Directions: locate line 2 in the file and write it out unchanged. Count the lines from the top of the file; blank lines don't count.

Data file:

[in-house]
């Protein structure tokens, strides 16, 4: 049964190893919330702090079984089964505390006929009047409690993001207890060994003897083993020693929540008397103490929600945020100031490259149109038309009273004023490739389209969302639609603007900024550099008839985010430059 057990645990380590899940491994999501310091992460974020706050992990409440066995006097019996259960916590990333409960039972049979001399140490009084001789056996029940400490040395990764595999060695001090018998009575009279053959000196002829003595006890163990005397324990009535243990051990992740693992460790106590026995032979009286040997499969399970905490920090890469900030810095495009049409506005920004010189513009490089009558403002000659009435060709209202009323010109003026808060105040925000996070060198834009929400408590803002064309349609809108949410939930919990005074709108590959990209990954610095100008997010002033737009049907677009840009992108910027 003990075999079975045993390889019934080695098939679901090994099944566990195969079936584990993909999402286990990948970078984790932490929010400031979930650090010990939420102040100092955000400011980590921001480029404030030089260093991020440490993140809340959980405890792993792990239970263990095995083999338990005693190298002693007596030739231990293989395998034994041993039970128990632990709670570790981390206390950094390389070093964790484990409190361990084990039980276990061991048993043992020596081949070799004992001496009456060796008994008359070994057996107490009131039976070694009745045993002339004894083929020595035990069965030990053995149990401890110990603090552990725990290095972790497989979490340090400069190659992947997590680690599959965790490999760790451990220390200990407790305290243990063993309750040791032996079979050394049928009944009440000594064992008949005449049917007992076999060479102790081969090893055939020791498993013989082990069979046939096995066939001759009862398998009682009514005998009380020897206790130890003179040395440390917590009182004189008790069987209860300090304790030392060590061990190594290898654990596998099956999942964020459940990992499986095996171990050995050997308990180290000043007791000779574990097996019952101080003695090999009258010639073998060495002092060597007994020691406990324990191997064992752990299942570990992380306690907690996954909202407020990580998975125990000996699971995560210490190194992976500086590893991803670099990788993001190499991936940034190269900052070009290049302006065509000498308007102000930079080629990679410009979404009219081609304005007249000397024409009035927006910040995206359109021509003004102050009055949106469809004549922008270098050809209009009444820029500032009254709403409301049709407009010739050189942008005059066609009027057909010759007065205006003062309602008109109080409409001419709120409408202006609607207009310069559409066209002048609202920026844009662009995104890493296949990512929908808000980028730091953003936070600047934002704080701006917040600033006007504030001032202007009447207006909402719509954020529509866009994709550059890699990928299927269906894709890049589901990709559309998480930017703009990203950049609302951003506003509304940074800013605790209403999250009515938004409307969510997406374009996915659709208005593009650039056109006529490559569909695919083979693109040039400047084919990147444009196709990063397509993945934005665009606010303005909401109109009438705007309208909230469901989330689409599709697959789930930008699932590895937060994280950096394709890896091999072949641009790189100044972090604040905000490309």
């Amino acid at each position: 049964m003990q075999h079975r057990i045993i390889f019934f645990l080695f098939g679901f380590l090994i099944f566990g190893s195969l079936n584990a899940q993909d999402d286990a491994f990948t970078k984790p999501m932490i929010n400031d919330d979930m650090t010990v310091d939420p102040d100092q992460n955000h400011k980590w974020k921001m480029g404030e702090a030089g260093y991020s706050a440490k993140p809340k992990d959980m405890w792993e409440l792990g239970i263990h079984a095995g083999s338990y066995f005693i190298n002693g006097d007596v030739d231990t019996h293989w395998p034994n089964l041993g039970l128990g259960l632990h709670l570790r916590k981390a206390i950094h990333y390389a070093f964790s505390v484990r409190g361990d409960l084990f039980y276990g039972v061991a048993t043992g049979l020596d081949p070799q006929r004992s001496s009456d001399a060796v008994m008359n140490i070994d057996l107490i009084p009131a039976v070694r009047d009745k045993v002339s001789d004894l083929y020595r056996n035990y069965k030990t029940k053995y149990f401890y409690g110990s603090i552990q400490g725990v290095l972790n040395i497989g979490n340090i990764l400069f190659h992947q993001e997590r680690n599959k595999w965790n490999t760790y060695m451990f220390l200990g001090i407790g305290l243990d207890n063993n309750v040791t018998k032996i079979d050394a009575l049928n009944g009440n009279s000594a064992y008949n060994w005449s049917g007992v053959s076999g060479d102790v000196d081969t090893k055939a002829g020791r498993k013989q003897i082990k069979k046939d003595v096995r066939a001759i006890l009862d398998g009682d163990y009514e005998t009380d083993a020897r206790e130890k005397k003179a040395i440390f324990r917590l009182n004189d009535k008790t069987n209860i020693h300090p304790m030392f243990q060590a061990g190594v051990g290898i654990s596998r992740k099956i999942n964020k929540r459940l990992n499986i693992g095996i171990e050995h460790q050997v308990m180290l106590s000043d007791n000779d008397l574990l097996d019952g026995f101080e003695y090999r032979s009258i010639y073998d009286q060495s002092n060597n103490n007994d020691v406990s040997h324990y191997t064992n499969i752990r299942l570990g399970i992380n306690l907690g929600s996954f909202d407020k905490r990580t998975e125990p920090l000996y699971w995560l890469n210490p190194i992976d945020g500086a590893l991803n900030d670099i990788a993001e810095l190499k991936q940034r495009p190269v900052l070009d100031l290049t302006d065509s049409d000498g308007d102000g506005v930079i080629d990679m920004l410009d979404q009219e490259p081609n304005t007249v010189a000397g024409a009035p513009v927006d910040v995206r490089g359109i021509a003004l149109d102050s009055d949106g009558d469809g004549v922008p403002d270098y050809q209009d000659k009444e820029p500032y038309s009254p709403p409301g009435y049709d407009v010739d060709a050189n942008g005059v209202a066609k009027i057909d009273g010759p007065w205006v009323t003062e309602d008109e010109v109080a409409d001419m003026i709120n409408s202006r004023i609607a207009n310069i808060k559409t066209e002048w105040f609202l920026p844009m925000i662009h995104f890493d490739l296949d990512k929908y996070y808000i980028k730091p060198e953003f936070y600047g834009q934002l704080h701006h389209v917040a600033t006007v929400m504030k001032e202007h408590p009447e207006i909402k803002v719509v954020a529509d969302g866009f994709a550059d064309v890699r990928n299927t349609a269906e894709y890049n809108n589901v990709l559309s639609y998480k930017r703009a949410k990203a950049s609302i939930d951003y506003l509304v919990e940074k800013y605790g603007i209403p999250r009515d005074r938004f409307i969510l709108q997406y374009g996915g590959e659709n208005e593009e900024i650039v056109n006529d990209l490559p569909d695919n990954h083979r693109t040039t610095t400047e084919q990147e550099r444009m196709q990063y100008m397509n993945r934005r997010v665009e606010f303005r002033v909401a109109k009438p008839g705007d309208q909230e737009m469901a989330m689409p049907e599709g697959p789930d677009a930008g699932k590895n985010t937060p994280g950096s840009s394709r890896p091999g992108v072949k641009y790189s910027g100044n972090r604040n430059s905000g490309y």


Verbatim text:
């Protein structure tokens, strides 16, 4: 049964190893919330702090079984089964505390006929009047409690993001207890060994003897083993020693929540008397103490929600945020100031490259149109038309009273004023490739389209969302639609603007900024550099008839985010430059 057990645990380590899940491994999501310091992460974020706050992990409440066995006097019996259960916590990333409960039972049979001399140490009084001789056996029940400490040395990764595999060695001090018998009575009279053959000196002829003595006890163990005397324990009535243990051990992740693992460790106590026995032979009286040997499969399970905490920090890469900030810095495009049409506005920004010189513009490089009558403002000659009435060709209202009323010109003026808060105040925000996070060198834009929400408590803002064309349609809108949410939930919990005074709108590959990209990954610095100008997010002033737009049907677009840009992108910027 003990075999079975045993390889019934080695098939679901090994099944566990195969079936584990993909999402286990990948970078984790932490929010400031979930650090010990939420102040100092955000400011980590921001480029404030030089260093991020440490993140809340959980405890792993792990239970263990095995083999338990005693190298002693007596030739231990293989395998034994041993039970128990632990709670570790981390206390950094390389070093964790484990409190361990084990039980276990061991048993043992020596081949070799004992001496009456060796008994008359070994057996107490009131039976070694009745045993002339004894083929020595035990069965030990053995149990401890110990603090552990725990290095972790497989979490340090400069190659992947997590680690599959965790490999760790451990220390200990407790305290243990063993309750040791032996079979050394049928009944009440000594064992008949005449049917007992076999060479102790081969090893055939020791498993013989082990069979046939096995066939001759009862398998009682009514005998009380020897206790130890003179040395440390917590009182004189008790069987209860300090304790030392060590061990190594290898654990596998099956999942964020459940990992499986095996171990050995050997308990180290000043007791000779574990097996019952101080003695090999009258010639073998060495002092060597007994020691406990324990191997064992752990299942570990992380306690907690996954909202407020990580998975125990000996699971995560210490190194992976500086590893991803670099990788993001190499991936940034190269900052070009290049302006065509000498308007102000930079080629990679410009979404009219081609304005007249000397024409009035927006910040995206359109021509003004102050009055949106469809004549922008270098050809209009009444820029500032009254709403409301049709407009010739050189942008005059066609009027057909010759007065205006003062309602008109109080409409001419709120409408202006609607207009310069559409066209002048609202920026844009662009995104890493296949990512929908808000980028730091953003936070600047934002704080701006917040600033006007504030001032202007009447207006909402719509954020529509866009994709550059890699990928299927269906894709890049589901990709559309998480930017703009990203950049609302951003506003509304940074800013605790209403999250009515938004409307969510997406374009996915659709208005593009650039056109006529490559569909695919083979693109040039400047084919990147444009196709990063397509993945934005665009606010303005909401109109009438705007309208909230469901989330689409599709697959789930930008699932590895937060994280950096394709890896091999072949641009790189100044972090604040905000490309």